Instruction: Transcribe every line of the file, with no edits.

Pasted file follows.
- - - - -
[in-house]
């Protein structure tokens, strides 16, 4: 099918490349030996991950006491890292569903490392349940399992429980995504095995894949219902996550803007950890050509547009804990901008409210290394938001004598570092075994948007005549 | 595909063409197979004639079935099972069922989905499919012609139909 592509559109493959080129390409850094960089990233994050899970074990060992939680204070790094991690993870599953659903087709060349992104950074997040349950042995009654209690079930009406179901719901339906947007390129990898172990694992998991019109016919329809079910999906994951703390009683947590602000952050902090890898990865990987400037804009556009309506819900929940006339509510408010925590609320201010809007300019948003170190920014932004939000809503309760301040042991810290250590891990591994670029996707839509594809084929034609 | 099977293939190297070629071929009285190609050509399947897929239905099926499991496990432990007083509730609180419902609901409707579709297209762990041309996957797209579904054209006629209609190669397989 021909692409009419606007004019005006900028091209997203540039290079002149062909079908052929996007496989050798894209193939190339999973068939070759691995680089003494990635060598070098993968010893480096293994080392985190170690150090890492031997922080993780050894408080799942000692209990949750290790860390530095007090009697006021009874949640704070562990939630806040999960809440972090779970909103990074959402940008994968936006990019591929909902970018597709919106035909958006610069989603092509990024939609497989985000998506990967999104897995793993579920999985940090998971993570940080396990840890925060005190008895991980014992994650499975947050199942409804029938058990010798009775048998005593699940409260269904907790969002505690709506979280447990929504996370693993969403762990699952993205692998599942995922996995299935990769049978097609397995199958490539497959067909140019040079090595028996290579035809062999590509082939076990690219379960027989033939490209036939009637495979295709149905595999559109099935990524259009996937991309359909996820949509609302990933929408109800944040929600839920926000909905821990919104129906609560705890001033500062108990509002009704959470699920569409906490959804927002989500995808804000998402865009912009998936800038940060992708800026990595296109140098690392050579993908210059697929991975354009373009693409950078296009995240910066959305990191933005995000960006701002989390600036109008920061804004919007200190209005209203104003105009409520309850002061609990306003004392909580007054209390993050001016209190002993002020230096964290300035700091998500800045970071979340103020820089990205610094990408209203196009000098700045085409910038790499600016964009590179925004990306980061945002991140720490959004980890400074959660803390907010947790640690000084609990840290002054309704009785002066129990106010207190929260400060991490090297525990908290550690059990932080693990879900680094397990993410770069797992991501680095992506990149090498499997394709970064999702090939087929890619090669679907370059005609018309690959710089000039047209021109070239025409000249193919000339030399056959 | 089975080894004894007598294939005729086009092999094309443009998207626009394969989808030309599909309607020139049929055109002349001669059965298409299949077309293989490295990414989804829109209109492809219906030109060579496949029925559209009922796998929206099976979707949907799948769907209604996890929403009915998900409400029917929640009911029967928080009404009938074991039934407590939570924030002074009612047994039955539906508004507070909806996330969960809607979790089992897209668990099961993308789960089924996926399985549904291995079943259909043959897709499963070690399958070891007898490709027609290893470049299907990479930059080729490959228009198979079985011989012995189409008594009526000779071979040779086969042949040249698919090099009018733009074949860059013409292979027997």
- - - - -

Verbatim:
[in-house]
């Protein structure tokens, strides 16, 4: 099918490349030996991950006491890292569903490392349940399992429980995504095995894949219902996550803007950890050509547009804990901008409210290394938001004598570092075994948007005549 | 595909063409197979004639079935099972069922989905499919012609139909 592509559109493959080129390409850094960089990233994050899970074990060992939680204070790094991690993870599953659903087709060349992104950074997040349950042995009654209690079930009406179901719901339906947007390129990898172990694992998991019109016919329809079910999906994951703390009683947590602000952050902090890898990865990987400037804009556009309506819900929940006339509510408010925590609320201010809007300019948003170190920014932004939000809503309760301040042991810290250590891990591994670029996707839509594809084929034609 | 099977293939190297070629071929009285190609050509399947897929239905099926499991496990432990007083509730609180419902609901409707579709297209762990041309996957797209579904054209006629209609190669397989 021909692409009419606007004019005006900028091209997203540039290079002149062909079908052929996007496989050798894209193939190339999973068939070759691995680089003494990635060598070098993968010893480096293994080392985190170690150090890492031997922080993780050894408080799942000692209990949750290790860390530095007090009697006021009874949640704070562990939630806040999960809440972090779970909103990074959402940008994968936006990019591929909902970018597709919106035909958006610069989603092509990024939609497989985000998506990967999104897995793993579920999985940090998971993570940080396990840890925060005190008895991980014992994650499975947050199942409804029938058990010798009775048998005593699940409260269904907790969002505690709506979280447990929504996370693993969403762990699952993205692998599942995922996995299935990769049978097609397995199958490539497959067909140019040079090595028996290579035809062999590509082939076990690219379960027989033939490209036939009637495979295709149905595999559109099935990524259009996937991309359909996820949509609302990933929408109800944040929600839920926000909905821990919104129906609560705890001033500062108990509002009704959470699920569409906490959804927002989500995808804000998402865009912009998936800038940060992708800026990595296109140098690392050579993908210059697929991975354009373009693409950078296009995240910066959305990191933005995000960006701002989390600036109008920061804004919007200190209005209203104003105009409520309850002061609990306003004392909580007054209390993050001016209190002993002020230096964290300035700091998500800045970071979340103020820089990205610094990408209203196009000098700045085409910038790499600016964009590179925004990306980061945002991140720490959004980890400074959660803390907010947790640690000084609990840290002054309704009785002066129990106010207190929260400060991490090297525990908290550690059990932080693990879900680094397990993410770069797992991501680095992506990149090498499997394709970064999702090939087929890619090669679907370059005609018309690959710089000039047209021109070239025409000249193919000339030399056959 | 089975080894004894007598294939005729086009092999094309443009998207626009394969989808030309599909309607020139049929055109002349001669059965298409299949077309293989490295990414989804829109209109492809219906030109060579496949029925559209009922796998929206099976979707949907799948769907209604996890929403009915998900409400029917929640009911029967928080009404009938074991039934407590939570924030002074009612047994039955539906508004507070909806996330969960809607979790089992897209668990099961993308789960089924996926399985549904291995079943259909043959897709499963070690399958070891007898490709027609290893470049299907990479930059080729490959228009198979079985011989012995189409008594009526000779071979040779086969042949040249698919090099009018733009074949860059013409292979027997």